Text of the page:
The “Switcheroo” That Captured the ASPCA Maclay Final

It’s a moment Hunter Holloway has been preparing for her entire junior career.

After narrowly missing the title in 2014 and going off course in 2015, it was the 18-year old’s final shot at the ASPCA Maclay National Championship title. How fitting that this year’s winner put her horse first to finally capture equitation’s most highly sought-after prize.

Holloway won her first major equitation championship at the Washington International Horse Show one week ago with her veteran equitation mount Any Given Sunday. She was looking for Maclay redemption this weekend when the 13-year-old Oldenburg gelding showed symptoms of a fever. Rather than risk her horse, Holloway and her trainer Don Stewart made the last minute decision to change mounts.

She contested the Maclay Final with C’est La Vie instead, the same horse she saw her to a ninth place finish in the Platinum Performance/USEF Show Jumping Talent Search Finals East last month.

“It was a little last minute switcheroo,” said the 18-year old. “Any Given Sunday wasn’t feeling his best; he had a temperature, but he’ll be back in no time. We got [C’est La Vie] the week before USET finals. He’s a super horse and he wants to do the best he can. He lives to please.”

Riding in the Alltech Arena at the Kentucky Horse Park, Holloway piloted C’est La Vie through two rounds of over-fences competition and one flat phase to capture the title.

“I’m very happy and excited,” said Holloway. “It’s such an honor to win such a prestigious class and I couldn’t be happier with how the day went. My horse was wonderful and it was super. I was trying to focus, and ride to the best of my ability and put my best foot forward.”

Returning to the second over-fences round in third after Saturday’s first over fence round and Sunday’s flat phase, the Kansas native displayed textbook equitation throughout the challenging course.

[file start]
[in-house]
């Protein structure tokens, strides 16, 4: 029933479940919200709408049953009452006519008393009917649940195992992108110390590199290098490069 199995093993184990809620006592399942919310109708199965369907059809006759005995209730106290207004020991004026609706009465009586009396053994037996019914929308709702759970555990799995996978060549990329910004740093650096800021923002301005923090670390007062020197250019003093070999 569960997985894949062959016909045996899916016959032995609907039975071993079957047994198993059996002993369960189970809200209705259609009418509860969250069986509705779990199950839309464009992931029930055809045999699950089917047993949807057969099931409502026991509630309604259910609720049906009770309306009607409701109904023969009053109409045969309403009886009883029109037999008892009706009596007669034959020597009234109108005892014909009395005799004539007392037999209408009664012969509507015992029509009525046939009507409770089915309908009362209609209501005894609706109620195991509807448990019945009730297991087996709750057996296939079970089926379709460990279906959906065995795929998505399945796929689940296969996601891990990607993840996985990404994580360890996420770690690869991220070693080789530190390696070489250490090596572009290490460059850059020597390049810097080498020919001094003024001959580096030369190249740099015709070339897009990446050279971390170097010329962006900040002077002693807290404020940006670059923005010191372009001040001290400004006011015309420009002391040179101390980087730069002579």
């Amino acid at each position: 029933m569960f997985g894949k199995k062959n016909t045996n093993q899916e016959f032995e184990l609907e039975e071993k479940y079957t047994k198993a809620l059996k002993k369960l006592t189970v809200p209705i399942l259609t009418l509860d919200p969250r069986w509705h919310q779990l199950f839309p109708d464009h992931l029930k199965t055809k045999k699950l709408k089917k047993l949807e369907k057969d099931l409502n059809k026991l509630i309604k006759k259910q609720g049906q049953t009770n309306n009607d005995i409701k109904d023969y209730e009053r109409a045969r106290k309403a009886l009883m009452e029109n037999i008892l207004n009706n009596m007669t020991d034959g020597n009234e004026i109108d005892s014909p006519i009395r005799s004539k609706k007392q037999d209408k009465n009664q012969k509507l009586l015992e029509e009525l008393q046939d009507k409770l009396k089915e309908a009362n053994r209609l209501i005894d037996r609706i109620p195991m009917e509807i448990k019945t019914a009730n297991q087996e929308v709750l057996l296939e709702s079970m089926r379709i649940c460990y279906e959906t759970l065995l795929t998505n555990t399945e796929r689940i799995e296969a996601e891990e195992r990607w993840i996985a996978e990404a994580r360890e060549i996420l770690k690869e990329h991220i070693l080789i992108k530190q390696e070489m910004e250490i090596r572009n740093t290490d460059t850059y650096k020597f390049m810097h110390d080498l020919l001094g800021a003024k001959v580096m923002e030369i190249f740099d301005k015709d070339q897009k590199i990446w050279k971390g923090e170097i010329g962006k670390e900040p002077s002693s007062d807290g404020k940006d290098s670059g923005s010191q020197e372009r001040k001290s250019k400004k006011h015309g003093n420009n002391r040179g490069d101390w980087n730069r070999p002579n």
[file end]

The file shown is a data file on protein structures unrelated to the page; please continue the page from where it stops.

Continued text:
“Smooth counted first,” said judge Diane Carney. “Smooth always counts first. Today’s course had much more in it about style and what I frequently call ‘good horse IQ.’ They had to think like a horse and they had to have a feel of what was going on; they had to have a plan.

“The course was set so that after fence seven they had that long gallop back around to the three-stride to start the testing portion. The course was designed with those three tests—the counter canter, the trot jump and then the counter canter again. They really had to have a plan out of the three. Just holding the counter lead roughly would not have been better than a smooth simple change, but if you could do the counter canter, hold the lead, keep it and keep the impulsion to that oxer, that was a very big test and very sophisticated to do that well.”

Holloway landed the first counter canter out of the vertical-vertical line around the corner and then executed a clean flying change to the counter lead on the way to the final oxer.

“The real test came off the oxer to the three-stride because I wanted to make sure that I landed left,” Holloway explained. “That allowed us to focus on holding the lead through the corner and having the impulsion to get over the oxer. I was planning on landing the trot fence and getting a nice flying change and he was super!”

ASPCA Maclay National Championship commentator and “founding father” of hunt seat equitation, George Morris, said it was “so classic—execution flawless.”

It was a fairytale end to a brilliant junior career.


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